Sublethal effects on honeydew excretion and on fecundity

To assess the effects of the insecticides on two important B. tabaci biological traits, i.e. honeydew excretion and egg laying activity, a sublethal concentration (inducing no significant mortality when compared to the untreated control [18]) and a low-lethal concentration (< 40% mortality after 24-h of exposure) of each insecticides were used. These concentrations were chosen based on results of the section Concentration-mortality response. More specifically, we tested 5 and 20 ppm of imidacloprid, 10 and 40 ppm of bifenthrin, 50 and 200 ppm of chlorpyrifos, and 100 and 400 ppm of carbosulfan. The whiteflies were exposed to the insecticides using the methodology described above with the exception that the dishes were placed upside down on filter paper imbibed in ethanol solutions containing 0.1% bromocresol green. This system allows estimating the deposited honeydew, since bromocresol green produces blue spots where honeydew droplets are deposited with their size (surface) representing the amount of honeydew secreted by the tested insects [34]. After 24 h of insecticides exposure, the area of blue spots on the filter paper was determined, and the adult mortality and the number of laid eggs were recorded. Five replicates of 0-2-day old adult females, previously starved for 2 h, for each treatment and concentration were carried out.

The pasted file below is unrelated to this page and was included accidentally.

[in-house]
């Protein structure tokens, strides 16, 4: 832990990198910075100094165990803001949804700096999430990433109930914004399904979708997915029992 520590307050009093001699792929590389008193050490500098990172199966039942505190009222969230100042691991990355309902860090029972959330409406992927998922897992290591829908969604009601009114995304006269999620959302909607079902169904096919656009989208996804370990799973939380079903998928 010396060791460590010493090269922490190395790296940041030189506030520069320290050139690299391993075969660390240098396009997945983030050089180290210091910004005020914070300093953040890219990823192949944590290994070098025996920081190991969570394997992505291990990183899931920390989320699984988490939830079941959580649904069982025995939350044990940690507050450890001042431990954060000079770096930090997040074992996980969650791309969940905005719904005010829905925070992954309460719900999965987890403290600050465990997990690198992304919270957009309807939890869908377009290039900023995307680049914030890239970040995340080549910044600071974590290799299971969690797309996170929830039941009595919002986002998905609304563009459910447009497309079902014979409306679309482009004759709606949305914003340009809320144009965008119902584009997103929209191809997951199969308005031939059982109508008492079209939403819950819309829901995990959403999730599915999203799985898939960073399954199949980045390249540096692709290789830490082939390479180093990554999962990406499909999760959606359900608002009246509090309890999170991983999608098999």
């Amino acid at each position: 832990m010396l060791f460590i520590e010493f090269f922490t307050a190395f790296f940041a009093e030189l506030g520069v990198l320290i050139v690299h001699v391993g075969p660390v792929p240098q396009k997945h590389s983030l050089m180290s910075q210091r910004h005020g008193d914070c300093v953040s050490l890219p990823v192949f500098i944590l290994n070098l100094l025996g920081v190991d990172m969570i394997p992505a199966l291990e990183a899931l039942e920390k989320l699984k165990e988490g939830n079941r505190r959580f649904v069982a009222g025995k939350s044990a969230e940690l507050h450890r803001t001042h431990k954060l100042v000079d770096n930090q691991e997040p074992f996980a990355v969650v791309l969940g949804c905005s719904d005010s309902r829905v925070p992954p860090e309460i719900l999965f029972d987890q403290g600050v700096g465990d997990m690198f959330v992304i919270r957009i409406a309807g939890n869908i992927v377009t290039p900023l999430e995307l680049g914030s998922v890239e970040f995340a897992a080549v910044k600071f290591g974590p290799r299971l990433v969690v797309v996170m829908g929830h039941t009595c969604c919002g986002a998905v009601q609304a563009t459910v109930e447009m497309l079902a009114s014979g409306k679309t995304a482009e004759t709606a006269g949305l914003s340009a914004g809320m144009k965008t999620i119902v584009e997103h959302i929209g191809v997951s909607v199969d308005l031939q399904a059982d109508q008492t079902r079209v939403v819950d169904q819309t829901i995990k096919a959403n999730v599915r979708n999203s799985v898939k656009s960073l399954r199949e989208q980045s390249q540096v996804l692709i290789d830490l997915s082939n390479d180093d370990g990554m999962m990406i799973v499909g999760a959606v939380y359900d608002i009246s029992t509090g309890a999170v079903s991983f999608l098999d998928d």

Sublethal effects on feeding behavior: EPG recording and studied parameters